Safety Gone Mad
Creating a safe work environment is critical to the success of any business and is one of the best ways to retain staff and attract customers.
However, sometimes even the most well intended safety regulations get in the way of common sense – and work.
Some nannyisms that fit that bill include BBC’s ban on candles and knives for staff birthday cakes, universities banning the much-loved tradition of students throwing their mortar boards in the air at grad ceremonies, a pilot who had his tweezers confiscated before taking control of a huge flying machine packed with explosive fuel flying at 1000km/h and a council issuing 8000 staff with safety documents after a public service gardener broke his arm trimming a hedge.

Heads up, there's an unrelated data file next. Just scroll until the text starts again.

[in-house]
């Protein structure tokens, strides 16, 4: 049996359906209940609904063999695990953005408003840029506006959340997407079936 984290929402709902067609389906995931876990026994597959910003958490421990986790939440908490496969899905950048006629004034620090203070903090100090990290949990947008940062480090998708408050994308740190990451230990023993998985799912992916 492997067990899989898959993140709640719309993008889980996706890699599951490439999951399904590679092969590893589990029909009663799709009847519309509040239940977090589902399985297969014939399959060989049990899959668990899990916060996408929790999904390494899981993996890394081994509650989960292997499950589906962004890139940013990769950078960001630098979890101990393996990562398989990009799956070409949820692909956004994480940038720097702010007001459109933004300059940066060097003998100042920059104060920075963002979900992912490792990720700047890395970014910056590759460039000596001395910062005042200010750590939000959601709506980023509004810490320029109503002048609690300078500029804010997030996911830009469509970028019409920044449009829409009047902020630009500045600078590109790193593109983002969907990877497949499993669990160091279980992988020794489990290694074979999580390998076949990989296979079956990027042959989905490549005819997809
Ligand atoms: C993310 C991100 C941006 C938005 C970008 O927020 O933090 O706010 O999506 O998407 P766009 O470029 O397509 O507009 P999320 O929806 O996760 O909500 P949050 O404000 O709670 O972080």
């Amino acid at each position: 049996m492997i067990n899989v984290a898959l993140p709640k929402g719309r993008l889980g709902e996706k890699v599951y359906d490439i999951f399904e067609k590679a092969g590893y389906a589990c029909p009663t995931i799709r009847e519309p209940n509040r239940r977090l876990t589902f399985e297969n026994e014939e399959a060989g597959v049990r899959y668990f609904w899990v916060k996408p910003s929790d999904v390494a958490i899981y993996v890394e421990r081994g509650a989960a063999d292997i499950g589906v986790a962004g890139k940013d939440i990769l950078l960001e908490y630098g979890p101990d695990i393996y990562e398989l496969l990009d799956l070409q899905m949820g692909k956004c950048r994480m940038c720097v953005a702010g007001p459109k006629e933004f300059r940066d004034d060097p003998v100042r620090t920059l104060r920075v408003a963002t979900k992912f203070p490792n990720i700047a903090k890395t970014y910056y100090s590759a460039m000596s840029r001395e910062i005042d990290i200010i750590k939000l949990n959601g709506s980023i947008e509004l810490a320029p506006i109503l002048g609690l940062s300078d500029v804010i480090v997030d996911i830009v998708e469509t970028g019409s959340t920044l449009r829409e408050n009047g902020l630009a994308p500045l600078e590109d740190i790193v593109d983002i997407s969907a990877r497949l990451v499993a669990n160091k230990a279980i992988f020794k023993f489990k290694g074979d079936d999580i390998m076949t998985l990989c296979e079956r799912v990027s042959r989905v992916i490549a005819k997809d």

In other cases of safety gone mad, the USA has banned Kinder Surprise eggs because they are deemed a choking hazard, while in British swimming pools, an adult cannot accompany more than two children aged 4-7 (and one child under 4). This is reportedly not as a result of evidence but rather because the body managing recreation centers thought it would be a good idea.
Safety overkill exists in Australia too. Some Aussie media companies require their overseas journalists ring into the office every two hours, yep even throughout the night. Why? To tell the boss they are still alive.
These are prominent examples of safety gone mad however puzzling approaches to safety are widespread, as seen in these-light-hearted examples of strange safety signs.